That writing is hard! That I’ve got a long way to go, and a million ways to improve. I learned how difficult it is to get a coherent, structured story on paper, that has a solid beginning, middle and end. There were hours spent in front of the computer agonizing over every line and every word. But that’s how the business is. And it is a business. If you treat it like a hobby, it will stay that way. If you treat it like your job, you will sit down and get stuff done.

6.) What do you wish you could change? Why?

Besides getting published earlier? That would have been nice. But you know, maybe that’s my fault. I wish i would have taken my writing more seriously earlier on. Had I done so, I wonder if I’d have had a novel purchased years earlier? Or more short stories out there?

7.) What is your favorite horror novel? Why?

This is a tie between McCammon’s THE WOLF’S HOUR and Matheson’s I AM LEGEND. As far as I’m concerned, I AM LEGEND is one of the finest pieces of fiction ever written. The idea of exploring the question, “Who is the real monster?” has had such a profound impact on my writing as a whole. THE WOLF’S HOUR was a different sort of enjoyment. It was a Horror novel that had everything. Horror, adventure, action, romance, history, monsters…I mean, for those that have read it, the freaking murder train! A werewolf spy infiltrating Nazi Germany! I adore that novel. So. Freaking. Much.

8.) What is your favorite Fantasy Novel? Why?

This is a surprisingly easy question for me. MEMORIES OF ICE by Steven Erikson. More happens in that book than in most other epic fantasy SERIES. That book literally made me laugh, gasp and cry (that ending… Erikson you brilliant jerk…). The scale of it is stunning. The way Erikson makes you love the characters. The action–both small scale and large. I have never been so emotionally drained after reading a novel as with MEMORIES OF ICE.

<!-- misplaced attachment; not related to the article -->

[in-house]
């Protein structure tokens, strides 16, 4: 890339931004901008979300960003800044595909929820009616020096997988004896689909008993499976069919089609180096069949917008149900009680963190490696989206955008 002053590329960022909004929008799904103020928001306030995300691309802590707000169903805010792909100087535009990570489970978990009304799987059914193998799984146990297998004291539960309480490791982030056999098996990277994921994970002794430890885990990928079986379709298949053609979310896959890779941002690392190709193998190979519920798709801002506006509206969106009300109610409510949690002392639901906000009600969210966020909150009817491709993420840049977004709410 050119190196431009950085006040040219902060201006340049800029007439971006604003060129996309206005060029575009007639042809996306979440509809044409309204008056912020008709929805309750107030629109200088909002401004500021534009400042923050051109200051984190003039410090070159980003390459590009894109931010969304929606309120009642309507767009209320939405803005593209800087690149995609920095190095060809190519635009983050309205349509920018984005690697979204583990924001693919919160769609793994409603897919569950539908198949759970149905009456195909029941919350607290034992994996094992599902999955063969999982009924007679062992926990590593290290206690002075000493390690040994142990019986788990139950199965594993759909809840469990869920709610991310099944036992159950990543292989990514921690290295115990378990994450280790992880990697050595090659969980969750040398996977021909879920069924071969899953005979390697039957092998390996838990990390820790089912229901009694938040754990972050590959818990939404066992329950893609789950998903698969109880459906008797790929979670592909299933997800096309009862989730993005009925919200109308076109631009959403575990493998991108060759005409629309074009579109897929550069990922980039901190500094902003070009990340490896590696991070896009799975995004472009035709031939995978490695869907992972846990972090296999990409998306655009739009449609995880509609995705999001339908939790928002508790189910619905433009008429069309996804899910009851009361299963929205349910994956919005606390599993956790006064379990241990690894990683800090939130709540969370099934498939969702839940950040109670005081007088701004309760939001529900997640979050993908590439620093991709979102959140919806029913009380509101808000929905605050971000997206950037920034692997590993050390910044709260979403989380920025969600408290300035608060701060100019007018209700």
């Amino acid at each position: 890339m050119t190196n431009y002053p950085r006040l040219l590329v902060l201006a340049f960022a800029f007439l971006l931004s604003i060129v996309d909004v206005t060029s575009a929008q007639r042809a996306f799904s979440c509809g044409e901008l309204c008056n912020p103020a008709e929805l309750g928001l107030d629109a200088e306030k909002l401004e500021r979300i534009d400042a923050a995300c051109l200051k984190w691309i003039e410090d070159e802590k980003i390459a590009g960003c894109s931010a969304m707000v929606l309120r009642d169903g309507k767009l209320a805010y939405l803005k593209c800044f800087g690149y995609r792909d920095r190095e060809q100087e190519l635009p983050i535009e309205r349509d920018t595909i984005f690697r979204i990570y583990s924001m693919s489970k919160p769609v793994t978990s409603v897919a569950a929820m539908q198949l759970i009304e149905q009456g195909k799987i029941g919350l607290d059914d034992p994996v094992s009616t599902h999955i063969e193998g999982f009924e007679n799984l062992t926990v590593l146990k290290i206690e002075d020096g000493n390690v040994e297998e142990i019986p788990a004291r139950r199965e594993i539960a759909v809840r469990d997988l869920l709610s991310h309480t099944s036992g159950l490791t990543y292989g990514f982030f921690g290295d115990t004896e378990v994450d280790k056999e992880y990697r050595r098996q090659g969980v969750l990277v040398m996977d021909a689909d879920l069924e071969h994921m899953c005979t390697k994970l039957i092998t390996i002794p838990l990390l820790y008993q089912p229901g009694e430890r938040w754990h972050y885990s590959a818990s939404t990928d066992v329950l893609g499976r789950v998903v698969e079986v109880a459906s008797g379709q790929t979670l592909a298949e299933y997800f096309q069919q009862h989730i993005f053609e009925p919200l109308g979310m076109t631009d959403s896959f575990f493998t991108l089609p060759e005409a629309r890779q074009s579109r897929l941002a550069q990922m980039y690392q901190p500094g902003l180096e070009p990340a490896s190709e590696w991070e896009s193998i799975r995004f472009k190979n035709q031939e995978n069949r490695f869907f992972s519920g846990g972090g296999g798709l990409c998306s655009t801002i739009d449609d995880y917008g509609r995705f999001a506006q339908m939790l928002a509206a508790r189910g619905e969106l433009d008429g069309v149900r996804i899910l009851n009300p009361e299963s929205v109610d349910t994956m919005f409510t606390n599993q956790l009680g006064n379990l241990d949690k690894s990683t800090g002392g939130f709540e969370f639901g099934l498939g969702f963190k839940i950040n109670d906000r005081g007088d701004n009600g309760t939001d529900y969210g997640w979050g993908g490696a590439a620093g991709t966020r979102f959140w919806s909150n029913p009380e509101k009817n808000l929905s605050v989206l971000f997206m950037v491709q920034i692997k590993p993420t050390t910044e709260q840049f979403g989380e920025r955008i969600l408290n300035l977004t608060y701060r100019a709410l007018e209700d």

9.) You’re a fan of the practice of redshirting people (having them killed in novels). Why is it fun, and why do you seem to love doing it?

First, I love being redshirted. For whatever reason I find it hilarious to see authors kill me off in the most violent of manners. Maybe this says more about me than I’m intending? Heh. As for doing the redshirting, I love putting friends in my novels. It’s a fun, silly way to reward people I know for the intentional/unintentional help they have given me. I love to hear from people after they read their part in the novel! It’s the enjoyment of it. Man, if you aren’t having fun with this writing stuff, you are losing out. Yeah it’s work, but life is meant to be enjoyed.